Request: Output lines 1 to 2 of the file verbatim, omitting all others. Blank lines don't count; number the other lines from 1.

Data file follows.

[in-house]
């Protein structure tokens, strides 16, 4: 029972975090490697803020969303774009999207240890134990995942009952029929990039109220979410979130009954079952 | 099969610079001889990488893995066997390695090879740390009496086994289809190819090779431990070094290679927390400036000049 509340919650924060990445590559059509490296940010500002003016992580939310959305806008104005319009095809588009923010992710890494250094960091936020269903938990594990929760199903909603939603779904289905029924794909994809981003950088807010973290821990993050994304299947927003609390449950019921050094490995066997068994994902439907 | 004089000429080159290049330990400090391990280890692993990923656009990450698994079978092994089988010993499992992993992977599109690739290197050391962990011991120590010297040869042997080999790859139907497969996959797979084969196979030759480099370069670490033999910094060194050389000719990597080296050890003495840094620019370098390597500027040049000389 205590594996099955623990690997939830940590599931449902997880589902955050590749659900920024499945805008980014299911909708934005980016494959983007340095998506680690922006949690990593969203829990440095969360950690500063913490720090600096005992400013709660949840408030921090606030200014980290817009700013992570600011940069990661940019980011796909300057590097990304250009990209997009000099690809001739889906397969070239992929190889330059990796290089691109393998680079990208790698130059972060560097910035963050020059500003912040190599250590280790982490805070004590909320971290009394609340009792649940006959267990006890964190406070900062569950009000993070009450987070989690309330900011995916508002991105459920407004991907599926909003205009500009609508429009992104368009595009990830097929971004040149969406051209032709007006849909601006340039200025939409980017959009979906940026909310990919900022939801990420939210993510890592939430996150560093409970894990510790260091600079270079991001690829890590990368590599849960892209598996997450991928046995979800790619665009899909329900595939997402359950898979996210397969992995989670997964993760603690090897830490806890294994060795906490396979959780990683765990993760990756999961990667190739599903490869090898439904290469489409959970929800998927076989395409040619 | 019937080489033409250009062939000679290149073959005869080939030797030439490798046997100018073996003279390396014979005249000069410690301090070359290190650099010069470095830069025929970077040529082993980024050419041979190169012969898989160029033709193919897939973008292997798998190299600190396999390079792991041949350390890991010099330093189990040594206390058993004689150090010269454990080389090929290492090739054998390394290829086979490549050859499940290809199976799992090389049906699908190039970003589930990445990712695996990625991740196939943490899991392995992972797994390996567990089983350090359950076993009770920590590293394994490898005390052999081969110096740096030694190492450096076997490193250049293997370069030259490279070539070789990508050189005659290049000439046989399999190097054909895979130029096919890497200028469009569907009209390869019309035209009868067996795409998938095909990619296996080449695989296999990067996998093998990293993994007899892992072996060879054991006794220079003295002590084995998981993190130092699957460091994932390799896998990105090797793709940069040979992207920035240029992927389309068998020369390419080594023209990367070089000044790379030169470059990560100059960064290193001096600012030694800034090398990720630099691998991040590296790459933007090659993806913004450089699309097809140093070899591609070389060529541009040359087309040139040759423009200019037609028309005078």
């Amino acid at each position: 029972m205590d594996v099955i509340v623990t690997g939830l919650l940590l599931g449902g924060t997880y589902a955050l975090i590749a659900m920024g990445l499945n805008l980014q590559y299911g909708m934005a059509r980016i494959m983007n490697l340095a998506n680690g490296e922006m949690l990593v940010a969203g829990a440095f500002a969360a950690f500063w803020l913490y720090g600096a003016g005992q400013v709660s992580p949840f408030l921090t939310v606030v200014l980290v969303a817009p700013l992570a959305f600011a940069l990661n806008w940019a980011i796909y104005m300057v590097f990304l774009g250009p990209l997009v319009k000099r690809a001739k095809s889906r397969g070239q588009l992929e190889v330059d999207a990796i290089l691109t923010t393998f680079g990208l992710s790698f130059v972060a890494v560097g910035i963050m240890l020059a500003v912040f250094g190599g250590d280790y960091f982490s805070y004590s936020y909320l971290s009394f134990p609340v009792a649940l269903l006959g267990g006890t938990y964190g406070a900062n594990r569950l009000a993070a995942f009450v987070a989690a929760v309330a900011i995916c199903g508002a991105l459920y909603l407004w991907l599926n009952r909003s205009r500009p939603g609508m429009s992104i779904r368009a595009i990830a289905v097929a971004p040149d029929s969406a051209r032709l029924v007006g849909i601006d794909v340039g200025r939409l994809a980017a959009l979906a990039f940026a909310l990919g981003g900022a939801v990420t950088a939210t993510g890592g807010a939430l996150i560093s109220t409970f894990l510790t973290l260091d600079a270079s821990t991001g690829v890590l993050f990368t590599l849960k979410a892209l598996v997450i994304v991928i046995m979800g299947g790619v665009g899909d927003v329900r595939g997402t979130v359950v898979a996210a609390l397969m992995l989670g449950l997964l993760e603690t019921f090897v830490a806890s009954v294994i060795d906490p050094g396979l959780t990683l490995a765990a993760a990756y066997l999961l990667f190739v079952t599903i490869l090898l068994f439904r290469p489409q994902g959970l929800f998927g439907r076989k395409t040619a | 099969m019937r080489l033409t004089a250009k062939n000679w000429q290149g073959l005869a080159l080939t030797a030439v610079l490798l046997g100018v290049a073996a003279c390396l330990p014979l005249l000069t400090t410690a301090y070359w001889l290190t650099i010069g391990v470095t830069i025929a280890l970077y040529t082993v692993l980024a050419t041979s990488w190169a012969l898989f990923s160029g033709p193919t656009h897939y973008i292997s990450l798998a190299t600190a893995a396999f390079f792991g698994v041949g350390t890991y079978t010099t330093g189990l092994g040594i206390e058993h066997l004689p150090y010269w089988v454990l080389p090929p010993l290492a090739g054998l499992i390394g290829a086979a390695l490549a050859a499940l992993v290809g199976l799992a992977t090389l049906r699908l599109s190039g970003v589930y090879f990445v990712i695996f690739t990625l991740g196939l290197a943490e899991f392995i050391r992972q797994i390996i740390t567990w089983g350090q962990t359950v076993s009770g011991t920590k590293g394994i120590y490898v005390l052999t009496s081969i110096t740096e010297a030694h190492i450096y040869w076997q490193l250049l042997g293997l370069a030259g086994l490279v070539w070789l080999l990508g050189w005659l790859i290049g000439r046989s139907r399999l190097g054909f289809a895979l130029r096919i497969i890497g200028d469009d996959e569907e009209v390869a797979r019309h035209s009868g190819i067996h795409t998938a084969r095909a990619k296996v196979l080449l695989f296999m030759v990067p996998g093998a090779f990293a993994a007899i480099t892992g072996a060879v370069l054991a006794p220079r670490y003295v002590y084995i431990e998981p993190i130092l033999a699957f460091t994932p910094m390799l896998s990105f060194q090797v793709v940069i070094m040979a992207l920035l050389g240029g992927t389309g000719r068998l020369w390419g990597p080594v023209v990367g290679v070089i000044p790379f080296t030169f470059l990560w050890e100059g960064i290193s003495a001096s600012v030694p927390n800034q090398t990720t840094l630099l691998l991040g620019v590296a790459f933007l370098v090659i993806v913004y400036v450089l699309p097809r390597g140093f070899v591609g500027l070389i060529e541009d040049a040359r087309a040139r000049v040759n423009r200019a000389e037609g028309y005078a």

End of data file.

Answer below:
[in-house]
């Protein structure tokens, strides 16, 4: 029972975090490697803020969303774009999207240890134990995942009952029929990039109220979410979130009954079952 | 099969610079001889990488893995066997390695090879740390009496086994289809190819090779431990070094290679927390400036000049 509340919650924060990445590559059509490296940010500002003016992580939310959305806008104005319009095809588009923010992710890494250094960091936020269903938990594990929760199903909603939603779904289905029924794909994809981003950088807010973290821990993050994304299947927003609390449950019921050094490995066997068994994902439907 | 004089000429080159290049330990400090391990280890692993990923656009990450698994079978092994089988010993499992992993992977599109690739290197050391962990011991120590010297040869042997080999790859139907497969996959797979084969196979030759480099370069670490033999910094060194050389000719990597080296050890003495840094620019370098390597500027040049000389 205590594996099955623990690997939830940590599931449902997880589902955050590749659900920024499945805008980014299911909708934005980016494959983007340095998506680690922006949690990593969203829990440095969360950690500063913490720090600096005992400013709660949840408030921090606030200014980290817009700013992570600011940069990661940019980011796909300057590097990304250009990209997009000099690809001739889906397969070239992929190889330059990796290089691109393998680079990208790698130059972060560097910035963050020059500003912040190599250590280790982490805070004590909320971290009394609340009792649940006959267990006890964190406070900062569950009000993070009450987070989690309330900011995916508002991105459920407004991907599926909003205009500009609508429009992104368009595009990830097929971004040149969406051209032709007006849909601006340039200025939409980017959009979906940026909310990919900022939801990420939210993510890592939430996150560093409970894990510790260091600079270079991001690829890590990368590599849960892209598996997450991928046995979800790619665009899909329900595939997402359950898979996210397969992995989670997964993760603690090897830490806890294994060795906490396979959780990683765990993760990756999961990667190739599903490869090898439904290469489409959970929800998927076989395409040619 | 019937080489033409250009062939000679290149073959005869080939030797030439490798046997100018073996003279390396014979005249000069410690301090070359290190650099010069470095830069025929970077040529082993980024050419041979190169012969898989160029033709193919897939973008292997798998190299600190396999390079792991041949350390890991010099330093189990040594206390058993004689150090010269454990080389090929290492090739054998390394290829086979490549050859499940290809199976799992090389049906699908190039970003589930990445990712695996990625991740196939943490899991392995992972797994390996567990089983350090359950076993009770920590590293394994490898005390052999081969110096740096030694190492450096076997490193250049293997370069030259490279070539070789990508050189005659290049000439046989399999190097054909895979130029096919890497200028469009569907009209390869019309035209009868067996795409998938095909990619296996080449695989296999990067996998093998990293993994007899892992072996060879054991006794220079003295002590084995998981993190130092699957460091994932390799896998990105090797793709940069040979992207920035240029992927389309068998020369390419080594023209990367070089000044790379030169470059990560100059960064290193001096600012030694800034090398990720630099691998991040590296790459933007090659993806913004450089699309097809140093070899591609070389060529541009040359087309040139040759423009200019037609028309005078």